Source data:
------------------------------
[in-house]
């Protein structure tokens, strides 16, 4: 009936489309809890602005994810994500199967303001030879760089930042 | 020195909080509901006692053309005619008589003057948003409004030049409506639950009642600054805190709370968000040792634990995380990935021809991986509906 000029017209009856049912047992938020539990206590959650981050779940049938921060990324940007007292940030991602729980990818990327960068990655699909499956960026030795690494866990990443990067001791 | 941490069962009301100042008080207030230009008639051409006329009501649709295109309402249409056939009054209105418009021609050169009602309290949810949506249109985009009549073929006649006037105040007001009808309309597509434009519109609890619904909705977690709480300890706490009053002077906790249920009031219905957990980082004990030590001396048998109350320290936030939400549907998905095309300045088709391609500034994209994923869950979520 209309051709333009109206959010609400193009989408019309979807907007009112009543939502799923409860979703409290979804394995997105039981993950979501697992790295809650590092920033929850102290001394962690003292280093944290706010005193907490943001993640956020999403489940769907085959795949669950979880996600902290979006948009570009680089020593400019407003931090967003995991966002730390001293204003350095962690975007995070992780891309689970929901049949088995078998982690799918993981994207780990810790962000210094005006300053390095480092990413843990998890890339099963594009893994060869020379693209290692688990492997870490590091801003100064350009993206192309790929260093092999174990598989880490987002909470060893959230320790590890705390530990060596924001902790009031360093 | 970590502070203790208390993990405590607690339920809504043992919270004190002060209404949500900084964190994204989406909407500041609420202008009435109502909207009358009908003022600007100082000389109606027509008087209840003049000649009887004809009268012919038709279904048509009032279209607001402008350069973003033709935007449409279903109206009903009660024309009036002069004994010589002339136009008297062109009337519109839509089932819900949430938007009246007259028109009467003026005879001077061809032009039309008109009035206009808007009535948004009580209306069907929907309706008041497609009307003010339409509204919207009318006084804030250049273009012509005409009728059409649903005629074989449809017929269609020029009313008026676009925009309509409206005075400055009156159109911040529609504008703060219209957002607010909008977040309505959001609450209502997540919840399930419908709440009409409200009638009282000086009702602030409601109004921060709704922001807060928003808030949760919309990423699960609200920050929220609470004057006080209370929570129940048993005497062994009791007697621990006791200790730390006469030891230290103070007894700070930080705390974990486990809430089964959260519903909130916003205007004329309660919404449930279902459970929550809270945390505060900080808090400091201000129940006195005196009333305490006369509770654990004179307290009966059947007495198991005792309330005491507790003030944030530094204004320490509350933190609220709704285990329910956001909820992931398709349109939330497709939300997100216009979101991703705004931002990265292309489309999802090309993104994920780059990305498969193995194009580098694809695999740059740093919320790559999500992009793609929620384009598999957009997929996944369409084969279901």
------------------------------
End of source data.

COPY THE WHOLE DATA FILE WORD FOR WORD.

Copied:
[in-house]
């Protein structure tokens, strides 16, 4: 009936489309809890602005994810994500199967303001030879760089930042 | 020195909080509901006692053309005619008589003057948003409004030049409506639950009642600054805190709370968000040792634990995380990935021809991986509906 000029017209009856049912047992938020539990206590959650981050779940049938921060990324940007007292940030991602729980990818990327960068990655699909499956960026030795690494866990990443990067001791 | 941490069962009301100042008080207030230009008639051409006329009501649709295109309402249409056939009054209105418009021609050169009602309290949810949506249109985009009549073929006649006037105040007001009808309309597509434009519109609890619904909705977690709480300890706490009053002077906790249920009031219905957990980082004990030590001396048998109350320290936030939400549907998905095309300045088709391609500034994209994923869950979520 209309051709333009109206959010609400193009989408019309979807907007009112009543939502799923409860979703409290979804394995997105039981993950979501697992790295809650590092920033929850102290001394962690003292280093944290706010005193907490943001993640956020999403489940769907085959795949669950979880996600902290979006948009570009680089020593400019407003931090967003995991966002730390001293204003350095962690975007995070992780891309689970929901049949088995078998982690799918993981994207780990810790962000210094005006300053390095480092990413843990998890890339099963594009893994060869020379693209290692688990492997870490590091801003100064350009993206192309790929260093092999174990598989880490987002909470060893959230320790590890705390530990060596924001902790009031360093 | 970590502070203790208390993990405590607690339920809504043992919270004190002060209404949500900084964190994204989406909407500041609420202008009435109502909207009358009908003022600007100082000389109606027509008087209840003049000649009887004809009268012919038709279904048509009032279209607001402008350069973003033709935007449409279903109206009903009660024309009036002069004994010589002339136009008297062109009337519109839509089932819900949430938007009246007259028109009467003026005879001077061809032009039309008109009035206009808007009535948004009580209306069907929907309706008041497609009307003010339409509204919207009318006084804030250049273009012509005409009728059409649903005629074989449809017929269609020029009313008026676009925009309509409206005075400055009156159109911040529609504008703060219209957002607010909008977040309505959001609450209502997540919840399930419908709440009409409200009638009282000086009702602030409601109004921060709704922001807060928003808030949760919309990423699960609200920050929220609470004057006080209370929570129940048993005497062994009791007697621990006791200790730390006469030891230290103070007894700070930080705390974990486990809430089964959260519903909130916003205007004329309660919404449930279902459970929550809270945390505060900080808090400091201000129940006195005196009333305490006369509770654990004179307290009966059947007495198991005792309330005491507790003030944030530094204004320490509350933190609220709704285990329910956001909820992931398709349109939330497709939300997100216009979101991703705004931002990265292309489309999802090309993104994920780059990305498969193995194009580098694809695999740059740093919320790559999500992009793609929620384009598999957009997929996944369409084969279901």